Deconstruct every great achievement and you will find a linchpin at the center; that one indispensable person with the vision and the skills to make the dream real.
Many of their names are familiar. Warren Buffett, Oprah Winfrey, Elon Musk and Melinda Gates are household names. But every undertaking, no matter how big or small has a linchpin.
It’s true that “Nobody is irreplaceable,” but Linchpins are essential, unique and valuable.
Seth Godin, in his eponymous book, likens them to an artist. Uncommonly happy people who choose emotional work. They may lead, but they may just as easily be a front liner with the attitude, “It’s not what you do, but how you do it that matters.”
The indispensable define the ideal of a corporate culture. They personify it, radiate it. The world around them comes to associate the brand with who they are.
Every effective endeavor is held together by linchpins. If a critical mass pull out of the organization, it can fall apart. Jim Collins addresses this in Good to Great. His Level V Leader fosters a climate where the culture can survive the comings and goings of the individuals associated with it. In fact, the very characteristics that define a Level V Leader parallel a linchpin, “a powerful mixture of personal humility and indomitable will.”
Great leaders look for and populate their teams with linchpins. They create systems to identify and attract them. And they build a work environment that nurtures and rewards them.
But many may be way down the food chain. They lead through influence. The quality of their work and the attitude they bring to the job radiate outward. They tend to be the go-to people for input on processes, tactics and even strategy. They have a wide field of view, a clear understanding of the mission and a passion for contributing in their own way.
Smart leaders empower them, give them resources, support and the freedom to innovate.
During my time as a corporate executive there were a number of occasions where linchpins helped me transform the business. In one instance a front line supervisor came to me with an idea to dramatically cut costly repeat service calls and bring his team members closer to the customer.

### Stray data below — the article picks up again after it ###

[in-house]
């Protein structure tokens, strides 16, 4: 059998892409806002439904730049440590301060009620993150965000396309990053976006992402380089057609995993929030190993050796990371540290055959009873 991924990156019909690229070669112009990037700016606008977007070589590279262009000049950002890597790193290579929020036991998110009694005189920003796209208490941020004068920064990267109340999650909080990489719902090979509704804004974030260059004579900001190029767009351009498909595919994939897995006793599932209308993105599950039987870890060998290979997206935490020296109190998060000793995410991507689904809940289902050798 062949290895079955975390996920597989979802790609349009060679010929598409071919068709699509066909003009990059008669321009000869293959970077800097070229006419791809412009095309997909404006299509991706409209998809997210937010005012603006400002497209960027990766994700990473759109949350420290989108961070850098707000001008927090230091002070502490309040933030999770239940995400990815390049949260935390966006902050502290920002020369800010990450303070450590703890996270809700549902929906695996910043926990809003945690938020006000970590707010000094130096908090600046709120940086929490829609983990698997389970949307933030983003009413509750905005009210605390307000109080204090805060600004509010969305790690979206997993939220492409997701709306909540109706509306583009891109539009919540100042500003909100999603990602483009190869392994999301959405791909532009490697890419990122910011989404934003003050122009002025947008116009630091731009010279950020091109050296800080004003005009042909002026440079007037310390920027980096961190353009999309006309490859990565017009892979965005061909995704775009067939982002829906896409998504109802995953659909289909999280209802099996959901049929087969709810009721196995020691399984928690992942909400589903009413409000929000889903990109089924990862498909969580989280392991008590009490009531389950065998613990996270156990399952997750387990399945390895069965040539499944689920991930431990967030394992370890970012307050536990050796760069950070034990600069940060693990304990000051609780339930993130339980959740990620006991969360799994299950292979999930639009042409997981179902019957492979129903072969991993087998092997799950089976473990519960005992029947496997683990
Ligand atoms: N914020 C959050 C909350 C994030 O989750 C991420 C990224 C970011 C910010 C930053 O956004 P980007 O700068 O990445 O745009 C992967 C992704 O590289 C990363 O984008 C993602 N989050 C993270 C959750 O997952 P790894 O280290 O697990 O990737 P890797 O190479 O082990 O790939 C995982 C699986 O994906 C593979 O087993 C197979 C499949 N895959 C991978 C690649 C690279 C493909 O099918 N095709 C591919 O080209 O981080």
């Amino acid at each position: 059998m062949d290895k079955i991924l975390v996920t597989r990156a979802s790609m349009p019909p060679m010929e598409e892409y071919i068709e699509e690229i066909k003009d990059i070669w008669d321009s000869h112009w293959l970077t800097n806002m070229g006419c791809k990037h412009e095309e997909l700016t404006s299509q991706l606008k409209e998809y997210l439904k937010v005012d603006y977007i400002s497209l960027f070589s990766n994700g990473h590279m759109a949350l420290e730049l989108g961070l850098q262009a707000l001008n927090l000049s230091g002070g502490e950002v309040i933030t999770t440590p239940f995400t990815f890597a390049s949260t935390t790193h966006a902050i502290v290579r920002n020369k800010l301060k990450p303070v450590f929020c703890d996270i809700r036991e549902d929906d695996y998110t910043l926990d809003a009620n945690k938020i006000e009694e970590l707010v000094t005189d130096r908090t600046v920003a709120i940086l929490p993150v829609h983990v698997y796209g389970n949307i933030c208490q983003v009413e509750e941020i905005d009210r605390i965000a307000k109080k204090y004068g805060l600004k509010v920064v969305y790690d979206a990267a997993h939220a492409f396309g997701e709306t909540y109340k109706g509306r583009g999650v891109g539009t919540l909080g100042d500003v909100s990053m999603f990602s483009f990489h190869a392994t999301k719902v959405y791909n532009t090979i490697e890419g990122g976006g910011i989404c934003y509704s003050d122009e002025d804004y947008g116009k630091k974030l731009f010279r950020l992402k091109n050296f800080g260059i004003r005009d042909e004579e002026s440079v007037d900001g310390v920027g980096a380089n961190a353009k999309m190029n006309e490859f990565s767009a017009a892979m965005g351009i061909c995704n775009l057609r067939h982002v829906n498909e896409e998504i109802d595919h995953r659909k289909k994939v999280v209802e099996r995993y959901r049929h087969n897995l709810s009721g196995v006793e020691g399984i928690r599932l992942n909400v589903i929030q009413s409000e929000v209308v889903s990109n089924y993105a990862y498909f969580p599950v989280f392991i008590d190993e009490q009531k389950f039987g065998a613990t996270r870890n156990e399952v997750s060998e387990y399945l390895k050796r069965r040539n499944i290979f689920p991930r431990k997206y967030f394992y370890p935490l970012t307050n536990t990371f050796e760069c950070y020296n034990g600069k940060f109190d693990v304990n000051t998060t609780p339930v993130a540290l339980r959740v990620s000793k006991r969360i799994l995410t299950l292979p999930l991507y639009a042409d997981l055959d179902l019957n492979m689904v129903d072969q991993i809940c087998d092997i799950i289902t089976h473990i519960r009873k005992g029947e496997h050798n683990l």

Given freedom and flexibility, linchpins will innovate.
We worked through the processes he proposed, let him figure out the financial resources he needed and settled on a timeline for implementation that included flexibility for mid-course corrections. His idea turned out to be wildly successful, improving both employee and customer satisfaction and allowing us to re-purpose the savings connected to the lower service call volume toward maintenance programs that strengthened the technical underpinnings of the operation.
They also have another trait in common: The ability to fail forward.
“The ability of agility,” was what we called it. In a place where the fear of failure is removed, new ideas can be more quickly tested and abandoned if they don’t work out.
Fast failures lead to better solutions.
When a team member’s idea to tighten our bad debt timeline actually increased the number of people who were unable to pay promptly, he tossed it aside, realizing that what we once thought were marginal customers were willing to pay us extra to come out and personally collect their balance owed. Bad debt went down and our customer base went up among a market segment that focus groups told us were our heaviest users.
Can you teach yourself to become a linchpin? Absolutely.
1) Seek ways to add more value: We return to the value proposition conversation all the time for good reason. Adding value always generates a return on investment. Whatever you do now can be done better — must be done better in the future. Few are more knowledgeable than you are about the current definition of what you do. Work to redefine it. Make it better. Make it more efficient. Seek to innovate.
2) Become a world-class performer: Seth calls this, “making great art”. That usually is found where passion, talent and purpose intersect. What’s your personal mission statement? Is it in sync with what you are currently doing? Those who can find a situation where they can earn a living doing something they enjoy naturally vector towards getting better at it.
3) Study the bigger picture: The world looks different from 10,000 feet. Zoom out and ponder how what you do impacts the broader world. That’s how Henry Ford envisioned his automobile and how NASA practiced for a moon landing 238,855 miles from the stage where it actually took place.
4) Feel the fear and do it anyway: Resistance is a constant companion. We second guess ourselves and always seem to think about the worst possible outcomes, if what we do blows up. Finding the courage to do what is right, rather than what is easy is one key commonality associated with every breakthrough idea.
5) Make other Linchpins: Mike Myatt, writing in Forbes, rightly points out that depending on a few key players can be a disaster if they suddenly leave or lose their mojo. Linchpins often come wired with a teacher’s mind. They encourage others to follow in their footsteps, are patient during the learning process and realize that it’s the journey and not the destination where the real magic happens.
Being a linchpin is really nothing more than a mindset. It’s the desire to contribute effectively with calm confidence, developing a broad field of view to seek out new ideas and the realization that there can be great satisfaction in simply doing the job well, whatever that job may be.